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October 21, 2010  |   Comments (0)   |   Post a comment

The Roots and Results of School Bus Lawsuits

Litigation can have far-reaching effects throughout the pupil transportation industry — from school districts to contractors to manufacturers. Here, we examine issues that can lead to lawsuits, how legal costs impact bus prices and how to reduce the risk of ending up in court.

by Thomas McMahon - Also by this author


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Startling sums
In pupil transportation lawsuits, the amount of money sought by plaintiffs can run into the millions, and defending against the claims in itself can be a very expensive endeavor.

A common cause of litigation in the school bus industry is crashes with serious injuries or fatalities. Pictured is the aftermath of the 2006 crash in Huntsville, Ala., in which four students were killed and more than 30 others were injured.

“Plaintiffs typically are looking for a ‘deep pocket,’” Marcela says.

In addition to the operator and the manufacturer of the school bus, that may include the driver of a vehicle that ran into the bus.

Palmer says that if the incident resulted in a serious injury or death, “the plaintiff virtually always seeks recovery well in excess of $1 million, and in some cases into the tens of millions of dollars.”

For a bus manufacturer, fees for attorneys and expert witnesses and other defense-related costs can add up to hundreds of thousands of dollars in some cases, Palmer says. Whether these costs are covered by insurance varies by company, depending on the degree of self insurance.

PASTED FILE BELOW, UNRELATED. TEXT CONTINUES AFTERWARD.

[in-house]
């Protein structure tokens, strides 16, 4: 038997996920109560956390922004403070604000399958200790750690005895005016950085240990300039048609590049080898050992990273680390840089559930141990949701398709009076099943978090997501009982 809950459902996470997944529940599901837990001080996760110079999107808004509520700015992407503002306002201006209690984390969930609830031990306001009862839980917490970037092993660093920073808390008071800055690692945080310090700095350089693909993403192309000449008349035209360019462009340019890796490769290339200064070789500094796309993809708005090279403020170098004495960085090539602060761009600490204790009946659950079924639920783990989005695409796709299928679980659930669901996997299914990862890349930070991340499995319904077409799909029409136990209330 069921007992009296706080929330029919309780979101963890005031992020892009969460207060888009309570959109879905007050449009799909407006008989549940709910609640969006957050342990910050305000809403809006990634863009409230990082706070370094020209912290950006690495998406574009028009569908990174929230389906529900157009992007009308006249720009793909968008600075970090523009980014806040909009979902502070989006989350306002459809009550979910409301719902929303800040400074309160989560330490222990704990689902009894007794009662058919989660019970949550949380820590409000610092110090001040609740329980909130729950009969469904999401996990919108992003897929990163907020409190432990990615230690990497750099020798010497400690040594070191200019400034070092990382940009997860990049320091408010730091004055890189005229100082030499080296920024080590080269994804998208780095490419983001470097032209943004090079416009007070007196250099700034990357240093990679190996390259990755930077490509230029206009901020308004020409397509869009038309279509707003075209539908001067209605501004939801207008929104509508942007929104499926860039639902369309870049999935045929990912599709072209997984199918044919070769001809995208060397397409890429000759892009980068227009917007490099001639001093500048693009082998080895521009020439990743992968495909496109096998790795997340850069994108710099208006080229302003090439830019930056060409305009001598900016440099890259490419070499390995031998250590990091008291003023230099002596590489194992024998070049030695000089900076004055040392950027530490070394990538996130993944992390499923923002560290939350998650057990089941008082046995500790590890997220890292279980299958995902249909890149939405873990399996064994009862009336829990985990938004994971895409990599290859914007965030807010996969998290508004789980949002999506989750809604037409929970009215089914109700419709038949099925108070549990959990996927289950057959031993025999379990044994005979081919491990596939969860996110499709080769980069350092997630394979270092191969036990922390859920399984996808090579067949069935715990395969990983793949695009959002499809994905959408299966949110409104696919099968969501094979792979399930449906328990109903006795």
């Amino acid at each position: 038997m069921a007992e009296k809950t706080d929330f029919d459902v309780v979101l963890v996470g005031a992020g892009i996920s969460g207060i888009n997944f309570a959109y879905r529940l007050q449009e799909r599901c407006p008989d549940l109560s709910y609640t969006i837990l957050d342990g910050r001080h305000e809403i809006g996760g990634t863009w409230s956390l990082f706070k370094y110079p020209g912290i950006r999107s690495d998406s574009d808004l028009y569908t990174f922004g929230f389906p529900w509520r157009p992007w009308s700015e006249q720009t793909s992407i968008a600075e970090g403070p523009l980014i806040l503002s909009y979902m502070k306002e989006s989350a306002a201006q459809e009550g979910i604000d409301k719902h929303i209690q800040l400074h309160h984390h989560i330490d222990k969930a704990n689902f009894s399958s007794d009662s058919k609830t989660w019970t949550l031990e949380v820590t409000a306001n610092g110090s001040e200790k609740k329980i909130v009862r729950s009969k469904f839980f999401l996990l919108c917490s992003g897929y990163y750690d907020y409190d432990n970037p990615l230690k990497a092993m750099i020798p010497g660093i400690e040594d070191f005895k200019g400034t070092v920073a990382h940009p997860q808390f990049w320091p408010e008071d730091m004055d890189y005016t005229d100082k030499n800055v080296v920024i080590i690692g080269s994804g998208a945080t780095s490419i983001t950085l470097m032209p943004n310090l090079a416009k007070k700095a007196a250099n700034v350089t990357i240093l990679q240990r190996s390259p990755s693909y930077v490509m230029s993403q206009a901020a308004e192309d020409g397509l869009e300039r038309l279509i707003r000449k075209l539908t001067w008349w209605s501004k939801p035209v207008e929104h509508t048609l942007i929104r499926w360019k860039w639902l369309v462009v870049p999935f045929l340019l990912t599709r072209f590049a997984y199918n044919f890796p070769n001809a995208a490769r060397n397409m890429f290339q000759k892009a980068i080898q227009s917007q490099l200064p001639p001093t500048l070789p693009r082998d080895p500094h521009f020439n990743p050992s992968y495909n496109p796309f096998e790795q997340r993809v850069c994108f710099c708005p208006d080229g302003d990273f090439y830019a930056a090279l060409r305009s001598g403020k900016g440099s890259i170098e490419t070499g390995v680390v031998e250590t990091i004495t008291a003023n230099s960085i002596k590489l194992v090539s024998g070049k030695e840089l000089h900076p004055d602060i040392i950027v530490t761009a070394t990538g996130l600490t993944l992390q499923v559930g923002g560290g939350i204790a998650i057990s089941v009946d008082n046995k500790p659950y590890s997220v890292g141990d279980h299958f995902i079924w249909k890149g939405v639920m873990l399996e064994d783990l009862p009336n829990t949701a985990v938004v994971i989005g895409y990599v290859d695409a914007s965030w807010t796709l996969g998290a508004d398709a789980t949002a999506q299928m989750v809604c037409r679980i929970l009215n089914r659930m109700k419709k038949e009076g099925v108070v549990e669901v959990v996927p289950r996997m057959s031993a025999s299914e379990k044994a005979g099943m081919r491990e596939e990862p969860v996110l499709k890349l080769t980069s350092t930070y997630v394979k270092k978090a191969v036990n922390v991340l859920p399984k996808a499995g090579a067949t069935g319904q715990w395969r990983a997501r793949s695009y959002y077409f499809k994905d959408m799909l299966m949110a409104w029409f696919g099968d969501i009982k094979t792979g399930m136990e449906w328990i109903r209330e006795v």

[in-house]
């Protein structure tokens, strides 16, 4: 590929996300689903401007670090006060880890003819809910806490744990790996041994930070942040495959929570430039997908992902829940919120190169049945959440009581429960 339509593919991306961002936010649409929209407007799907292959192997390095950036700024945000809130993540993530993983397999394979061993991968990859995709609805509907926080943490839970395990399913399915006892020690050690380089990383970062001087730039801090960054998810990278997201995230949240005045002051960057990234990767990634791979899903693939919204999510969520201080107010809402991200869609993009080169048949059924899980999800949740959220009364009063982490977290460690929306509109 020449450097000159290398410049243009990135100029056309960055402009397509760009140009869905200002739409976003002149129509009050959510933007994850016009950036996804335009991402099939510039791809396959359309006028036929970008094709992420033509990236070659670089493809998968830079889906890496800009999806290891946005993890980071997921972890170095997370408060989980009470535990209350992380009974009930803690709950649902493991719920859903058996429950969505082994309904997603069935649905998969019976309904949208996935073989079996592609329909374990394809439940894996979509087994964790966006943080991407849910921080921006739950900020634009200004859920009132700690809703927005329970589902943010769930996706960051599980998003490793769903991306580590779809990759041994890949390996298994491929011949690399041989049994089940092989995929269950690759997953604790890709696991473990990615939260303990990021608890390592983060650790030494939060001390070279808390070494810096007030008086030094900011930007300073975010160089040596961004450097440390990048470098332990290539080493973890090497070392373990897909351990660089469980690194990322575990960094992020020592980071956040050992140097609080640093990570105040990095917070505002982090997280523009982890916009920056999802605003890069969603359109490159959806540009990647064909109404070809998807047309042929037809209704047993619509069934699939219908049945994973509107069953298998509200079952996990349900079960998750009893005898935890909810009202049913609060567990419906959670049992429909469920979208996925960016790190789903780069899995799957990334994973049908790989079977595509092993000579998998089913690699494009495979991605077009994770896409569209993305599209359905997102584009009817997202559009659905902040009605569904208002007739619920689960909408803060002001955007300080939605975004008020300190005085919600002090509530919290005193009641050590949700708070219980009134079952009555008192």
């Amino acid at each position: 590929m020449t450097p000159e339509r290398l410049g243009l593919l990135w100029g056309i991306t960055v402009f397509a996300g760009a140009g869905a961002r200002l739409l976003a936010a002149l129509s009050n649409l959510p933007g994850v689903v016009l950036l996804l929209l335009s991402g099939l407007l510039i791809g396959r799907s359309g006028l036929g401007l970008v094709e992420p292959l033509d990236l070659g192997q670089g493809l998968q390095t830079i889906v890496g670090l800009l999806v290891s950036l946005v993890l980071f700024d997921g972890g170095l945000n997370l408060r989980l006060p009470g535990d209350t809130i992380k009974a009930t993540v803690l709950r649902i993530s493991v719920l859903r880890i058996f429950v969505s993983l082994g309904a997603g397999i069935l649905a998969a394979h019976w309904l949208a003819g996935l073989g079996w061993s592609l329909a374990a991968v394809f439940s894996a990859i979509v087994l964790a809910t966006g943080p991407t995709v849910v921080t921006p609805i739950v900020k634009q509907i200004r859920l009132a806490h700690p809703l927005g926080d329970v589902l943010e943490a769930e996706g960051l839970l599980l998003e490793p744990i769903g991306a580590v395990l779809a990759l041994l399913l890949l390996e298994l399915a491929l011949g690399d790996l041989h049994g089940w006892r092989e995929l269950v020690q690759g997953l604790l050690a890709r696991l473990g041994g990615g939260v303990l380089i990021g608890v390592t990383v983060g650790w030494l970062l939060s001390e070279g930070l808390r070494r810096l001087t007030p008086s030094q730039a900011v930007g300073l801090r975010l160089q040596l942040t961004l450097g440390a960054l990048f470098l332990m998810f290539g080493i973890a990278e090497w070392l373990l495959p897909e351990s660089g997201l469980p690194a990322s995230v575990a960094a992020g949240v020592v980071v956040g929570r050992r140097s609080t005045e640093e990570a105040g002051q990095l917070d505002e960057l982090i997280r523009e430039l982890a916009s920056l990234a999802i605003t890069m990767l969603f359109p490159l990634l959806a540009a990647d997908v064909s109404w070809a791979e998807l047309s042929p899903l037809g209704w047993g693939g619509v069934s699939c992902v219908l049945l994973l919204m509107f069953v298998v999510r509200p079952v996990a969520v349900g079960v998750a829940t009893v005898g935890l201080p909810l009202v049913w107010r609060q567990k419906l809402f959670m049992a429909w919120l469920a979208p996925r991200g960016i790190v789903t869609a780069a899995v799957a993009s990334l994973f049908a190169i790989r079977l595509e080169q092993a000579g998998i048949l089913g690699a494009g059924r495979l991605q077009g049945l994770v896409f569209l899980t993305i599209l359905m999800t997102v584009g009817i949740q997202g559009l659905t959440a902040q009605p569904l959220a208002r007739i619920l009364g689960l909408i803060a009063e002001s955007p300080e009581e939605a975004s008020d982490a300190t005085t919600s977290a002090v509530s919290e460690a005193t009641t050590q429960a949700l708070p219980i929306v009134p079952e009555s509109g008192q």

In cases involving an alleged violation of a student’s constitutional rights, plaintiffs sometimes seek six-figure amounts.

“They are often covered by insurance to some extent, but even settlement amounts can be very great, and insurance premiums can reflect this,” says Burns, who co-authored the new book Defensible Decisions about Transporting Students with Special Needs: Lessons Learned from Legal Disputes.

Even in cases in which smaller amounts are sought — a common example being a complaint of a school district not providing appropriate transportation for a student with disabilities — attorney fees can still be significant, Burns notes. Also, the district may have to pay the parents’ attorney costs if the parents prevail.

On the other hand, complaints brought in state court that allege failure to provide appropriate supervision or negligence are often dismissed due to state governmental immunity statutes, and insurance typically covers these cases, Burns says.

Driving up prices
Lawsuits against school bus manufacturers have a far-reaching impact in that they ultimately affect bus prices — not just in the area where the incident occurred, but across the nation.

“The cost of defending against litigation is significant and is thus no different than other operational costs — all of which must be considered in establishing the price of a product,” Palmer says.